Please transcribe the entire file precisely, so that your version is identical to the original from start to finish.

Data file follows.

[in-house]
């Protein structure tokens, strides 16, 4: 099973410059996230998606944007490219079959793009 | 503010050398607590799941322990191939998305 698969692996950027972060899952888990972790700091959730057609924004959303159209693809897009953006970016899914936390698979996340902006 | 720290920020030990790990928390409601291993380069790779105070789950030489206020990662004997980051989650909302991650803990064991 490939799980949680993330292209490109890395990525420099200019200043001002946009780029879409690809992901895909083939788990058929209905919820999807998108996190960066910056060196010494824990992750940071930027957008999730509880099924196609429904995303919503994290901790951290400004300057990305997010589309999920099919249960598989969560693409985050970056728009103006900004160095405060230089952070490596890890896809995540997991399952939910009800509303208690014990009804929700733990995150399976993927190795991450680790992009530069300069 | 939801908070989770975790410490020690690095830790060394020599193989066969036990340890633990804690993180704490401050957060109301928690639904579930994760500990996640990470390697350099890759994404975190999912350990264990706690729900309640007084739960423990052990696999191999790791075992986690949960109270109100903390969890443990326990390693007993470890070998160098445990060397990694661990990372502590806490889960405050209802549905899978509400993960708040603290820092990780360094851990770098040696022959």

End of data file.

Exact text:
[in-house]
């Protein structure tokens, strides 16, 4: 099973410059996230998606944007490219079959793009 | 503010050398607590799941322990191939998305 698969692996950027972060899952888990972790700091959730057609924004959303159209693809897009953006970016899914936390698979996340902006 | 720290920020030990790990928390409601291993380069790779105070789950030489206020990662004997980051989650909302991650803990064991 490939799980949680993330292209490109890395990525420099200019200043001002946009780029879409690809992901895909083939788990058929209905919820999807998108996190960066910056060196010494824990992750940071930027957008999730509880099924196609429904995303919503994290901790951290400004300057990305997010589309999920099919249960598989969560693409985050970056728009103006900004160095405060230089952070490596890890896809995540997991399952939910009800509303208690014990009804929700733990995150399976993927190795991450680790992009530069300069 | 939801908070989770975790410490020690690095830790060394020599193989066969036990340890633990804690993180704490401050957060109301928690639904579930994760500990996640990470390697350099890759994404975190999912350990264990706690729900309640007084739960423990052990696999191999790791075992986690949960109270109100903390969890443990326990390693007993470890070998160098445990060397990694661990990372502590806490889960405050209802549905899978509400993960708040603290820092990780360094851990770098040696022959």